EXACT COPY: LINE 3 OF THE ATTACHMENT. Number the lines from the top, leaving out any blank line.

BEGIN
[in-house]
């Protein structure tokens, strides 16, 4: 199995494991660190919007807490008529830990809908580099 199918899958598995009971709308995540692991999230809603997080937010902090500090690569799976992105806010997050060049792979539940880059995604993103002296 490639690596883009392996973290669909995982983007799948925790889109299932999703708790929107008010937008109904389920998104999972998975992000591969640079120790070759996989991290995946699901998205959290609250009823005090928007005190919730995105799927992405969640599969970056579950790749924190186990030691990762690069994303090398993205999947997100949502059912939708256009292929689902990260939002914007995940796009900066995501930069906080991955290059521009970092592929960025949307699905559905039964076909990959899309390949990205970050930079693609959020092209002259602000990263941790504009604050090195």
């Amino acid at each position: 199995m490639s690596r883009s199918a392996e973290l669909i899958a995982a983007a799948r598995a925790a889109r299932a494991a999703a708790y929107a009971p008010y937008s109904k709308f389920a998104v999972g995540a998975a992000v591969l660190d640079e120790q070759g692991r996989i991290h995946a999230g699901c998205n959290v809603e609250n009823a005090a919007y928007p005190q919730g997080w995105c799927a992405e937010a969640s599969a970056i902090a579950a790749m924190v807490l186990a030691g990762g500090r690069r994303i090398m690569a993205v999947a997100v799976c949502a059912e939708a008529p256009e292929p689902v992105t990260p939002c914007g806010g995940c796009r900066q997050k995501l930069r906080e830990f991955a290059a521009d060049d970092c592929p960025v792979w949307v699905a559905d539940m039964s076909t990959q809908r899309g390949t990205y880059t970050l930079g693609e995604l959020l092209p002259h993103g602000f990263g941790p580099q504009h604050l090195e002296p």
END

């Amino acid at each position: 199995m490639s690596r883009s199918a392996e973290l669909i899958a995982a983007a799948r598995a925790a889109r299932a494991a999703a708790y929107a009971p008010y937008s109904k709308f389920a998104v999972g995540a998975a992000v591969l660190d640079e120790q070759g692991r996989i991290h995946a999230g699901c998205n959290v809603e609250n009823a005090a919007y928007p005190q919730g997080w995105c799927a992405e937010a969640s599969a970056i902090a579950a790749m924190v807490l186990a030691g990762g500090r690069r994303i090398m690569a993205v999947a997100v799976c949502a059912e939708a008529p256009e292929p689902v992105t990260p939002c914007g806010g995940c796009r900066q997050k995501l930069r906080e830990f991955a290059a521009d060049d970092c592929p960025v792979w949307v699905a559905d539940m039964s076909t990959q809908r899309g390949t990205y880059t970050l930079g693609e995604l959020l092209p002259h993103g602000f990263g941790p580099q504009h604050l090195e002296p």